In "A Rose for Emily," what does Faulkner mean by "august names"? Who are they?
2 Answers | Add Yours
The word "august" here means distinguished, or important. That means that the august names in the town are the names of the people who are important in that town.
In this case, the term is used to refer to people who are dead. We are not told exactly who they are, but we do know that these were the people who built the houses in the rich neighborhood where Miss Emily lived. It may be that they were the slaveholders who were once rich, but who lost much of their wealth after the Civil War.
Faulkner gives a depressing description of how the splendor of the "Old South" has succumbed even after the attempts of the Reconstruction and the imminent onset of modern times.
garages and cotton gins had encroached and obliterated even the august names of that neighborhood;
Those who once had power, money and distinction, such as the Griersons, lost everything after fall of the Confederates in the Civil War. Even many years after the end of the war, which is when this story takes place, there is still an overall inability to restore what once was.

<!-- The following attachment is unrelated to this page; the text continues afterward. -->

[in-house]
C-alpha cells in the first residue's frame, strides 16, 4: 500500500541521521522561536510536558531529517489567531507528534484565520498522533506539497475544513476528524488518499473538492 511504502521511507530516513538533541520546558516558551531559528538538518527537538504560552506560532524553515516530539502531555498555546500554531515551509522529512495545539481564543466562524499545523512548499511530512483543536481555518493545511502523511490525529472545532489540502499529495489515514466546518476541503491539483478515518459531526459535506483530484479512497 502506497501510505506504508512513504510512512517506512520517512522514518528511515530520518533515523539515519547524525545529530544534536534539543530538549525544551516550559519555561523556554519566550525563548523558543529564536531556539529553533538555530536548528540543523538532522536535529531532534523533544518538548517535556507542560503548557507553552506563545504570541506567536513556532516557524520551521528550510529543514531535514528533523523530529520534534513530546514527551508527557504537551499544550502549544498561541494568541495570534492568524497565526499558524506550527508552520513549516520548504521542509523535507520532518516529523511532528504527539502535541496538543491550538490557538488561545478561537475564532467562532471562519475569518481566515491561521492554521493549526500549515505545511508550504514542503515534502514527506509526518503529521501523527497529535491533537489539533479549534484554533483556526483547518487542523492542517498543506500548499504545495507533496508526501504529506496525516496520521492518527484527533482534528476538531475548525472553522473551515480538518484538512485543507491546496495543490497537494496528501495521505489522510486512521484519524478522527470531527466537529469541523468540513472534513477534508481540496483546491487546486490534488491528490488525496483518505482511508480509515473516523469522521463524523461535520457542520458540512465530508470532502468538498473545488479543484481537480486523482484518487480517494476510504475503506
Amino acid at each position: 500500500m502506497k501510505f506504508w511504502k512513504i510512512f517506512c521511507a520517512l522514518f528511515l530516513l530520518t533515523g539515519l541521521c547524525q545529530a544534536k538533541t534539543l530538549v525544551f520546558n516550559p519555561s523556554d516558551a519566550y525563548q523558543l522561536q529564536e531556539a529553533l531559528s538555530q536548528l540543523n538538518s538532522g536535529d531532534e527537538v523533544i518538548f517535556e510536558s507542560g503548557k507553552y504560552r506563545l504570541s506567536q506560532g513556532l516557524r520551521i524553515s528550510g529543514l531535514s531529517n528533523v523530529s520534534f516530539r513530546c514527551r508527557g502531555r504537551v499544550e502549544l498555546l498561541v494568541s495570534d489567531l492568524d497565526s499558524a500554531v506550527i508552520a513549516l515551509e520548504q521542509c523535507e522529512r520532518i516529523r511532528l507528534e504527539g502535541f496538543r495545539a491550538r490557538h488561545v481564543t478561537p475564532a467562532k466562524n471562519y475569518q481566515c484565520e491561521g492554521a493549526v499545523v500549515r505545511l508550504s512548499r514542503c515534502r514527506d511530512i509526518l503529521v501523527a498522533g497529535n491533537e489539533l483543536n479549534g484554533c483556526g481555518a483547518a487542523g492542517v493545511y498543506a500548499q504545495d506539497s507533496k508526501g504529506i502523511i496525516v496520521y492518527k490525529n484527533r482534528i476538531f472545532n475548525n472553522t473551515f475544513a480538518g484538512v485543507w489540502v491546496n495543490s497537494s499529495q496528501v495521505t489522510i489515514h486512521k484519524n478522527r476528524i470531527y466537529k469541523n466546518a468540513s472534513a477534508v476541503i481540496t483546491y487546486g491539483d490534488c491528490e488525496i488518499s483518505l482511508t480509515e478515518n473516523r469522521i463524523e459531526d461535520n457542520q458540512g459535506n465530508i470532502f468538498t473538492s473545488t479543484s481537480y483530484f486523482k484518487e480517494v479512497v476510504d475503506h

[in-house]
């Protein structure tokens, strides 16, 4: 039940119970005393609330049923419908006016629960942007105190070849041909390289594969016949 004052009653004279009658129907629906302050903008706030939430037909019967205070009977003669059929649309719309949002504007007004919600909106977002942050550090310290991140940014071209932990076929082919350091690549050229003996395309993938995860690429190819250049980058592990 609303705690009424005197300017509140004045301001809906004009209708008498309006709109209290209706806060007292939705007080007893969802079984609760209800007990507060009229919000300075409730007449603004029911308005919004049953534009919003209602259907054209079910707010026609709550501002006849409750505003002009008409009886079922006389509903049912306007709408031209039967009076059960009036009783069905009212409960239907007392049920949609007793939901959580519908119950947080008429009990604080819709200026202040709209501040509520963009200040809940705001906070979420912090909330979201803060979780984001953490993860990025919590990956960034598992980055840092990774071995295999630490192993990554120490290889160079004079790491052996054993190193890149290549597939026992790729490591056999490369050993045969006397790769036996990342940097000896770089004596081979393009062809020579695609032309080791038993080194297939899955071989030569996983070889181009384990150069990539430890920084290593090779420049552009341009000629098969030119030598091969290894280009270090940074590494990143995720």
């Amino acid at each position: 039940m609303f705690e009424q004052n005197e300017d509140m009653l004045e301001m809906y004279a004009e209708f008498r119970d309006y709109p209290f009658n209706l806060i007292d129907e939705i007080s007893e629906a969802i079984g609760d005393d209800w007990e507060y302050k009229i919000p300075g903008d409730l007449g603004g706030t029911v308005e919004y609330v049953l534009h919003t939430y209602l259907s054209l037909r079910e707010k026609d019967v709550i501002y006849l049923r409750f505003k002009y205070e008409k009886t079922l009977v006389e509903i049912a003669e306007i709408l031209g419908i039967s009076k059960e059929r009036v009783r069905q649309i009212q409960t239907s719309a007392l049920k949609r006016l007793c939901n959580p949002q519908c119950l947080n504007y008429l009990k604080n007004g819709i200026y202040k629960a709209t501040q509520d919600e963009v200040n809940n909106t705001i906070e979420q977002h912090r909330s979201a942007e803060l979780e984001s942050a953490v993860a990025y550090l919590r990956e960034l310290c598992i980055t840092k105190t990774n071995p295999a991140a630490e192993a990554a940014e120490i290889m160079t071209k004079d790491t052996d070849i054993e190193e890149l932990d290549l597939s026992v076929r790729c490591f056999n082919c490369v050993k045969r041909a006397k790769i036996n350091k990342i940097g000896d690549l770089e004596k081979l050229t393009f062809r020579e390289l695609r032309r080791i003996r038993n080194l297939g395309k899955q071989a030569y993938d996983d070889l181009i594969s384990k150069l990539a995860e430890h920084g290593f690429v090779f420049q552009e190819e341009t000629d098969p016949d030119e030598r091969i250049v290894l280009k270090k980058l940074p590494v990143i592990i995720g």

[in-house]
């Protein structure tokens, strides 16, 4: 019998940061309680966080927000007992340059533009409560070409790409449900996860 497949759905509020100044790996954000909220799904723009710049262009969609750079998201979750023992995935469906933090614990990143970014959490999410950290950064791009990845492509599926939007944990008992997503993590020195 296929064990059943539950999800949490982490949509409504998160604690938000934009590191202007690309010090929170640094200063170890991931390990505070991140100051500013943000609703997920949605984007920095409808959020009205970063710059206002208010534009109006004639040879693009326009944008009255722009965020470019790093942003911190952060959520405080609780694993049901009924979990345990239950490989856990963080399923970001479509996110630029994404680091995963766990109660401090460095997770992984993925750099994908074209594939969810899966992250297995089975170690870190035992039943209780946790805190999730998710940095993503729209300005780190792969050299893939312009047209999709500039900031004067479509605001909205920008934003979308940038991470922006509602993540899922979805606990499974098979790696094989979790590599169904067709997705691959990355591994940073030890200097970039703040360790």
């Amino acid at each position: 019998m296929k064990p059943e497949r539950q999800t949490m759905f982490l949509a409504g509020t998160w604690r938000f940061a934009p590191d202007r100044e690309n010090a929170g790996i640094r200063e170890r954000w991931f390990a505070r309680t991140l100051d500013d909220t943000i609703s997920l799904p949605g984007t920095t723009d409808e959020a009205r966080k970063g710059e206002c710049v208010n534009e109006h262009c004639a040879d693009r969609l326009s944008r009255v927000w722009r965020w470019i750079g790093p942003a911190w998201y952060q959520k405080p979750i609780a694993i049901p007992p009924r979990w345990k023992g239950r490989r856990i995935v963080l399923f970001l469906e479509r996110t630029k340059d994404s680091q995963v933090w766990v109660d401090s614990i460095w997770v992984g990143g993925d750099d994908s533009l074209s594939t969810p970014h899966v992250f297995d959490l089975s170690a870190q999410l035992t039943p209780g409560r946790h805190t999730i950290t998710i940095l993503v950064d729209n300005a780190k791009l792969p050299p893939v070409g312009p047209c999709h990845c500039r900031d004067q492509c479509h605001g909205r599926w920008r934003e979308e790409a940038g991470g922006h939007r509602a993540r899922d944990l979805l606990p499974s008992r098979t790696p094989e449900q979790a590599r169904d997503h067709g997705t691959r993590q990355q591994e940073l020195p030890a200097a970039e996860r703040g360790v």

And now Miss Emily had gone to join the representatives of those august names where they lay in the cedar-bemused cemetery among the ranked and anonymous graves of Union and Confederate soldiers who fell at the battle of Jefferson.
Therefore Faulker is referring to those people who may have probably still been powerful and distinctive had the war never taken place. The problem with those individuals is that, like Emily, they were understandably unable to accept that their glory is, and forever will, remain a vestige of the past.
We’ve answered 319,816 questions. We can answer yours, too.Ask a question